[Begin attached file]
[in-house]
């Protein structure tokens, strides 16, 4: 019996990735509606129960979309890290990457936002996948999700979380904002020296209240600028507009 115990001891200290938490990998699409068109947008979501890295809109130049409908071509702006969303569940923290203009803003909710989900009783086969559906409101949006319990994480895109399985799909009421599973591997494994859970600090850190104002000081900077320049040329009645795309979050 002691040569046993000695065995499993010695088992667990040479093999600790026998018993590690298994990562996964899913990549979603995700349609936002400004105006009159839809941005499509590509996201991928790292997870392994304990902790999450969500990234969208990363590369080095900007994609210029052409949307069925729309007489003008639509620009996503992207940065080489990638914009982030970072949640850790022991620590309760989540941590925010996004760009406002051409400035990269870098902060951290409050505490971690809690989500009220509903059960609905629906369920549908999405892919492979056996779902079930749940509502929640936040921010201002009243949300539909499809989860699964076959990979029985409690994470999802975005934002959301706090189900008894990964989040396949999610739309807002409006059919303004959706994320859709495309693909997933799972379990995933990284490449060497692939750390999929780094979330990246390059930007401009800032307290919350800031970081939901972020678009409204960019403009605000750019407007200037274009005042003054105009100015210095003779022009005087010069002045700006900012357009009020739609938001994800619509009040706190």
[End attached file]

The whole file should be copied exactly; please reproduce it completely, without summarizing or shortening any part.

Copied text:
[in-house]
């Protein structure tokens, strides 16, 4: 019996990735509606129960979309890290990457936002996948999700979380904002020296209240600028507009 115990001891200290938490990998699409068109947008979501890295809109130049409908071509702006969303569940923290203009803003909710989900009783086969559906409101949006319990994480895109399985799909009421599973591997494994859970600090850190104002000081900077320049040329009645795309979050 002691040569046993000695065995499993010695088992667990040479093999600790026998018993590690298994990562996964899913990549979603995700349609936002400004105006009159839809941005499509590509996201991928790292997870392994304990902790999450969500990234969208990363590369080095900007994609210029052409949307069925729309007489003008639509620009996503992207940065080489990638914009982030970072949640850790022991620590309760989540941590925010996004760009406002051409400035990269870098902060951290409050505490971690809690989500009220509903059960609905629906369920549908999405892919492979056996779902079930749940509502929640936040921010201002009243949300539909499809989860699964076959990979029985409690994470999802975005934002959301706090189900008894990964989040396949999610739309807002409006059919303004959706994320859709495309693909997933799972379990995933990284490449060497692939750390999929780094979330990246390059930007401009800032307290919350800031970081939901972020678009409204960019403009605000750019407007200037274009005042003054105009100015210095003779022009005087010069002045700006900012357009009020739609938001994800619509009040706190």